The MX-5 Cup Comeback Kid - An Interview With Brett Smrz

COUER D'ALENE, Idaho - If you've been watching the SCCA Pro Racing SIRIUS Satellite Radio Mazda MX-5 Cup races on SPEED this month, you may have noticed the absence of Brett Smrz after Round Two. As reported earlier this season, Smrz was hospitalized and had a portion of his left leg amputated after a trampoline accident. Since then, Smrz has made a remarkable recovery and is already back in the driver's seat. Brett tries on his new leg.

We asked Brett to update us about his recovery and future racing plans.

Can you explain what type of leg break you had and why it was so serious?
"I had a tibia plateau fracture. The break was diagonally across the top of my tibia right under the knee, and ended up severing my nerve and my artery. I also got compartment syndrome, which cut off the circulation in my leg, which caused the amputation."

How many surgeries did you go through? Are you done?
"I went through nine surgeries at first. I went through the healing process, and physical therapy, but when I went to go see Dr. Meng, my prosthetic doctor, he said my leg wasn't suitable for a prosthetic as is.

"After this we searched for a good doctor in Seattle by the name of, Dr. Smith. He took a cat scan of my leg and let us know that my fibula was dislocated and my meniscus was still destroyed. Two days later I had my 10th surgery overall. As of right now, I don't think I will need any more surgeries on my leg."

What type of prosthesis do you have?
"The prosthesis that I have isn't necessarily a brand, but it is originated out of Hanger Prosthetics. It is made of carbon fiber and the bottom piece is I think titanium, but it looks like chrome. The foot, however, is called the Renegade, and that is from Freedom Innovations. The different feet make a big deal on how I walk. The Renegade is a spring loaded foot, so when I walk, it flexes and makes walking smoother."

When was your first race back?
"My first race with my prosthetic leg was at a San Francisco Regional Series race at Laguna Seca in a Formula Ford 1600. It was a triple header race, meaning there were three races that weekend. I ended up getting all three poles and all three wins to sweep the weekend in my debut back after my accident.

"It was the greatest feeling in the world. We weren't expecting to do that good right away, as we thought we might have some problems with me not feeling the clutch, or my foot slipping off."

Do you need any special equipment in the car?
"Actually yes, I do, but it is very minor. I can press the clutch pedal down in the car with no problems, but I have problems with it slipping off in the middle of the corner. We are in the process of making a bracket to wrap around the clutch pedal so that my foot stays on the pedal."

What other races have you competed in since the surgery?
"Other than the triple header at Laguna Seca, I have done another race in the Formula Ford 1600's against the Champion from last year, and I took the victory. I have also done a four hour endurance race at Laguna Seca in a Spec Miata, and the 25 Hour of Thunderhill in a Mazda RX-7."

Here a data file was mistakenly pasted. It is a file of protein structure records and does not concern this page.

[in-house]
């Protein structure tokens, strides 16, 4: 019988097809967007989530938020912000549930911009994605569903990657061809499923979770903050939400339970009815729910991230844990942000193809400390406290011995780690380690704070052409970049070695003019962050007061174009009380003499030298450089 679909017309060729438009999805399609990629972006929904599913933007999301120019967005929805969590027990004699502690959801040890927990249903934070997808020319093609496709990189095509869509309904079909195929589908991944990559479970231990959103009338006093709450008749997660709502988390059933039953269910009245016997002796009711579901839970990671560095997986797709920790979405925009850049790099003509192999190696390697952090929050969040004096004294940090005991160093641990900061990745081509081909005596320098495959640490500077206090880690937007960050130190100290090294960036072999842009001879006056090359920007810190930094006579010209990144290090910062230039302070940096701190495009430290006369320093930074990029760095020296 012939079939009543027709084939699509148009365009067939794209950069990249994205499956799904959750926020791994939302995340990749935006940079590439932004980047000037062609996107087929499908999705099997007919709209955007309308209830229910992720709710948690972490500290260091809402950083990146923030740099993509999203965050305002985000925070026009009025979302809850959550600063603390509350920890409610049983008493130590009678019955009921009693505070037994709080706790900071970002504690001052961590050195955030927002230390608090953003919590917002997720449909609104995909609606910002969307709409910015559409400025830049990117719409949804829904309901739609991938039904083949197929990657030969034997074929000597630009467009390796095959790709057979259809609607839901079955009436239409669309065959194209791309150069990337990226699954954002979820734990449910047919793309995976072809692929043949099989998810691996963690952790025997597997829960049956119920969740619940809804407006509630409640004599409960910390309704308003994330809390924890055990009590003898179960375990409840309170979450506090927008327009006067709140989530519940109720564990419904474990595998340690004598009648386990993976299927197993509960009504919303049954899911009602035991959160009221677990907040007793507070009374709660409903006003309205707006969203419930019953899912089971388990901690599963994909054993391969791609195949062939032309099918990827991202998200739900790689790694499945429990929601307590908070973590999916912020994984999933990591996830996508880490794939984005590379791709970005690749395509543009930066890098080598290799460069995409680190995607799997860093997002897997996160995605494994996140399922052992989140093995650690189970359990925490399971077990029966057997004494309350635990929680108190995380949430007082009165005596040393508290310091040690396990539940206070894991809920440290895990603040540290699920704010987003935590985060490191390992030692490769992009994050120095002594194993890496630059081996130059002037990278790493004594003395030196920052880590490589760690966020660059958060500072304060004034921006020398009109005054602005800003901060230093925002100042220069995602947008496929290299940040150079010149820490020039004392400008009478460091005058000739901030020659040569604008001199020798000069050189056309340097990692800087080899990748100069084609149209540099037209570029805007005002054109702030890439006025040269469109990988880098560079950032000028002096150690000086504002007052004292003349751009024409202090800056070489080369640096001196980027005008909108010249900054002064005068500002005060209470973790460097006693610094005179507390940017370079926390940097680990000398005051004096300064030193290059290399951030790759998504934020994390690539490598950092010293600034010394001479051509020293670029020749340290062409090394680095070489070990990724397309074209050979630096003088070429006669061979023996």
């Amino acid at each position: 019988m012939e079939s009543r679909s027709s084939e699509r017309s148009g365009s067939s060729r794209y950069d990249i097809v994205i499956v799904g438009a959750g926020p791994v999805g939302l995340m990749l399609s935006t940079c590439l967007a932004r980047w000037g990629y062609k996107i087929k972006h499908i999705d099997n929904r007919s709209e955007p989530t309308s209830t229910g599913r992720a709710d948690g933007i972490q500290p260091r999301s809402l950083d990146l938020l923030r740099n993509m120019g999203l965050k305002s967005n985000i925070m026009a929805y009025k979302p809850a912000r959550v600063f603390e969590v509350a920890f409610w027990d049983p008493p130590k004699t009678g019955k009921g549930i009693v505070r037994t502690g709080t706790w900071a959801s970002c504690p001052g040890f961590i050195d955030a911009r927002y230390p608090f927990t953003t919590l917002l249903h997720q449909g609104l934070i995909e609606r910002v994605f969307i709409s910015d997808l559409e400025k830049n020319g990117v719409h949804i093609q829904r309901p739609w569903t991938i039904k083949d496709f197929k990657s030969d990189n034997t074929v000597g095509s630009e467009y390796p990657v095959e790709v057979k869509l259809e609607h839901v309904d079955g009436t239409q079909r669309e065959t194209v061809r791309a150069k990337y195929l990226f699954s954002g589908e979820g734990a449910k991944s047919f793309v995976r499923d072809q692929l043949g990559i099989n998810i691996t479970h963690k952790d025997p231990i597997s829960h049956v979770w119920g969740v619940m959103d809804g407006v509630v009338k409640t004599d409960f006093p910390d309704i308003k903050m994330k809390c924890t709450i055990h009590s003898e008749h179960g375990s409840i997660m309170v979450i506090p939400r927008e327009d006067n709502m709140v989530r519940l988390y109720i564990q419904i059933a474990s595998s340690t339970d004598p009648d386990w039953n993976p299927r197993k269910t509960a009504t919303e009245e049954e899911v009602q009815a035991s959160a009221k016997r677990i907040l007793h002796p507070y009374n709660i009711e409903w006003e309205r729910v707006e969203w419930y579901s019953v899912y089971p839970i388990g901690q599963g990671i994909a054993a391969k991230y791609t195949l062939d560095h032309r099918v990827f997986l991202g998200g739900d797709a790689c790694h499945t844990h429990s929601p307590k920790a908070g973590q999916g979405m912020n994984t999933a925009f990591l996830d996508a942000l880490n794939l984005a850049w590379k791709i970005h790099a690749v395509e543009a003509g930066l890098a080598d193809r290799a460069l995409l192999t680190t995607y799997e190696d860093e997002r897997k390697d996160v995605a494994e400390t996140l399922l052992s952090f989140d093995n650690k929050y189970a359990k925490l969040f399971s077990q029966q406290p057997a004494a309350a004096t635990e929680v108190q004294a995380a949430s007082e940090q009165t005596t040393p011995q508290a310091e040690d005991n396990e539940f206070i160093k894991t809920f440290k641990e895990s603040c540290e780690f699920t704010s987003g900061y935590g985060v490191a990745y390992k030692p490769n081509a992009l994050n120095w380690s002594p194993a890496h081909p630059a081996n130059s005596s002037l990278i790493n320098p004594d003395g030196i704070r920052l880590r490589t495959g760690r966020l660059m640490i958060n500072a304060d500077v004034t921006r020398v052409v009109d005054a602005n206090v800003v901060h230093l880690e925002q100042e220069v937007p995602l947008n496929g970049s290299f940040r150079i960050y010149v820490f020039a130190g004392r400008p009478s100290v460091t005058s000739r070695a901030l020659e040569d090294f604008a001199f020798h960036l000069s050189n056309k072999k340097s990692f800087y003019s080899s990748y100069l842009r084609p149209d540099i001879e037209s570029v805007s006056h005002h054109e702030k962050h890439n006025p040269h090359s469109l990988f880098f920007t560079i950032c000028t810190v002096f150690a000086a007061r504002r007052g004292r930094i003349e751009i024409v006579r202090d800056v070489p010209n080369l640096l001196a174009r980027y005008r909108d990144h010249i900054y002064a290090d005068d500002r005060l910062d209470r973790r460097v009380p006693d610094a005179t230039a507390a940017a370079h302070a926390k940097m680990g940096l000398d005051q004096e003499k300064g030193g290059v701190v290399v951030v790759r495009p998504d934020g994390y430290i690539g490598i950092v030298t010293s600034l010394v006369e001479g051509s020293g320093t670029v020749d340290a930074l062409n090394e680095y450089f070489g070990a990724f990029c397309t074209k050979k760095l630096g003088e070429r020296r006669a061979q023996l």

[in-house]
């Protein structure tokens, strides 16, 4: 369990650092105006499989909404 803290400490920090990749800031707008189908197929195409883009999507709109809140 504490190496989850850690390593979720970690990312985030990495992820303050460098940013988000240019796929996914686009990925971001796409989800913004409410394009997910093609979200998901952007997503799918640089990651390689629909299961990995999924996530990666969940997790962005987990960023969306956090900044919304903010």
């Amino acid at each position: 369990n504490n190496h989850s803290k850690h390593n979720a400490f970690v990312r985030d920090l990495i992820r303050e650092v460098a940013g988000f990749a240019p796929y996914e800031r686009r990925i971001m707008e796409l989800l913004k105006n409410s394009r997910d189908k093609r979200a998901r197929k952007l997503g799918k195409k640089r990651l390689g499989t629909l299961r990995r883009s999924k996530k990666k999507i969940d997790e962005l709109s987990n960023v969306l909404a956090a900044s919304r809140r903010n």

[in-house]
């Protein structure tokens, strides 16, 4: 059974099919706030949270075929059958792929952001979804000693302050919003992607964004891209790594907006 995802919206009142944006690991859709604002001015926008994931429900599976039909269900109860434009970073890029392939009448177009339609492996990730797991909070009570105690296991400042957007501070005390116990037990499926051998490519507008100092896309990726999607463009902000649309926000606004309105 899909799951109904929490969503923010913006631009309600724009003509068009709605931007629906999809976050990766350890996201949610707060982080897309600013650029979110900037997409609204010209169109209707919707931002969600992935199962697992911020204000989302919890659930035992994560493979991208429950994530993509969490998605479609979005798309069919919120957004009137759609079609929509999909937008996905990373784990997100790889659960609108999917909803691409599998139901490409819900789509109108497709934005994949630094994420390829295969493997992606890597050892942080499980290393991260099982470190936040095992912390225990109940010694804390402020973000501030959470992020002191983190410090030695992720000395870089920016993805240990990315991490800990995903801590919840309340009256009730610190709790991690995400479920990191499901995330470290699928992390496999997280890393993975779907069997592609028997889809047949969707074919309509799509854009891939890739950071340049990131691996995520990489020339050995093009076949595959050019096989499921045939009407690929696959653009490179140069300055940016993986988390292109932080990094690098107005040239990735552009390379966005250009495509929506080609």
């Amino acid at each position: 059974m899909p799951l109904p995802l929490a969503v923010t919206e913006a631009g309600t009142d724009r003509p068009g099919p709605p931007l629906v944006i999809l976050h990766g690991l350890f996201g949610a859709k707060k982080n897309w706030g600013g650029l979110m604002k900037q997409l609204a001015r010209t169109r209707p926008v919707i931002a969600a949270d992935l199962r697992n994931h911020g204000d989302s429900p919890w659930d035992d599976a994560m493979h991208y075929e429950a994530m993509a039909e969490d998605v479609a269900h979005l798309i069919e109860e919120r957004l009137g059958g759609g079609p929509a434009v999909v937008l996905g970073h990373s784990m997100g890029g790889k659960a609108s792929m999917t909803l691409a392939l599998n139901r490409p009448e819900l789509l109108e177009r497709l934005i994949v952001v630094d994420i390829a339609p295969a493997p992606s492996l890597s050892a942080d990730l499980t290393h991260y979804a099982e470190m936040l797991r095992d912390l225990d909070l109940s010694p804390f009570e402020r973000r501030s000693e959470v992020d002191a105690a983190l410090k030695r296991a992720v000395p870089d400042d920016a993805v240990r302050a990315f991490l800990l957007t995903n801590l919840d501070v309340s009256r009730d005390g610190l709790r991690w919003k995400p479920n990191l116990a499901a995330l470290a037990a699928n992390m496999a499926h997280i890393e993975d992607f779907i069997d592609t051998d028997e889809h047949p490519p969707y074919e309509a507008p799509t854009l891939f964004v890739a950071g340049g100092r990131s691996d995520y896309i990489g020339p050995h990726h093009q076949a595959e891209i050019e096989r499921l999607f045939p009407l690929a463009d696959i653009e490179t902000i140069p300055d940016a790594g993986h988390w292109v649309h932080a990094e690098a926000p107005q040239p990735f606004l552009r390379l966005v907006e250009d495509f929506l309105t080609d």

"I have also done a couple of kart races. I ran in the Robo Pong 200 race at New Castle, IN, which is a four-hour endurance race sponsored by Mazda. The SKUSA Super Nationals was another go kart race in Las Vegas that I competed in after my accident."

What sort of adjustments, if any, have you had to make in your driving style?
"I have had to make one adjustment in my driving style to suit the leg, and that is to straight leg the pedal now. The ankle of the leg doesn't rotate, or move, so to compensate for that I have to straight leg the pedal. Instead of feeling the pressure through my foot I feel it through my knee now, which isn't a big deal. We will have to make an adjustment in the car which will bring the clutch pedal closer to me now, because by not being able to push the ankle down I have lost about six inches of length."

What's the hardest thing to get used to?
"Definitely the hardest thing to get used to is walking. It is just like having to relearn how to walk all over again. This gets frustrating at times, but I should be happy because my physical therapist and my prosthetic doctor have both said I was up and walking faster then they have ever seen before."

How did you keep such a positive attitude?
"This is a really easy question to answer. My parents bought me a book called Alex Zanardi: My Sweetest Victory, which caused me to have a new racing hero. When my leg was amputated, all I could think about was getting back into the race car. I knew I could do it, because if Alex Zanardi could do it with both legs gone, why couldn't I? Most of my confidence and positive attitude has a lot to do with Alex Zanardi."

Speaking of which, I heard you got a phone call from Alex Zanardi? What did he tell you?
"Yes I did get a phone call from Alex in the hospital! My dad came up to me and handed me the phone and said, "It's Alex Zanardi." I just looked up at him and gave him the look like 'ya right'. When I answered, sure enough it was Alex! We talked for about half an hour. The main thing he wanted to tell me was to never give up on my dreams, and to always keep a positive attitude."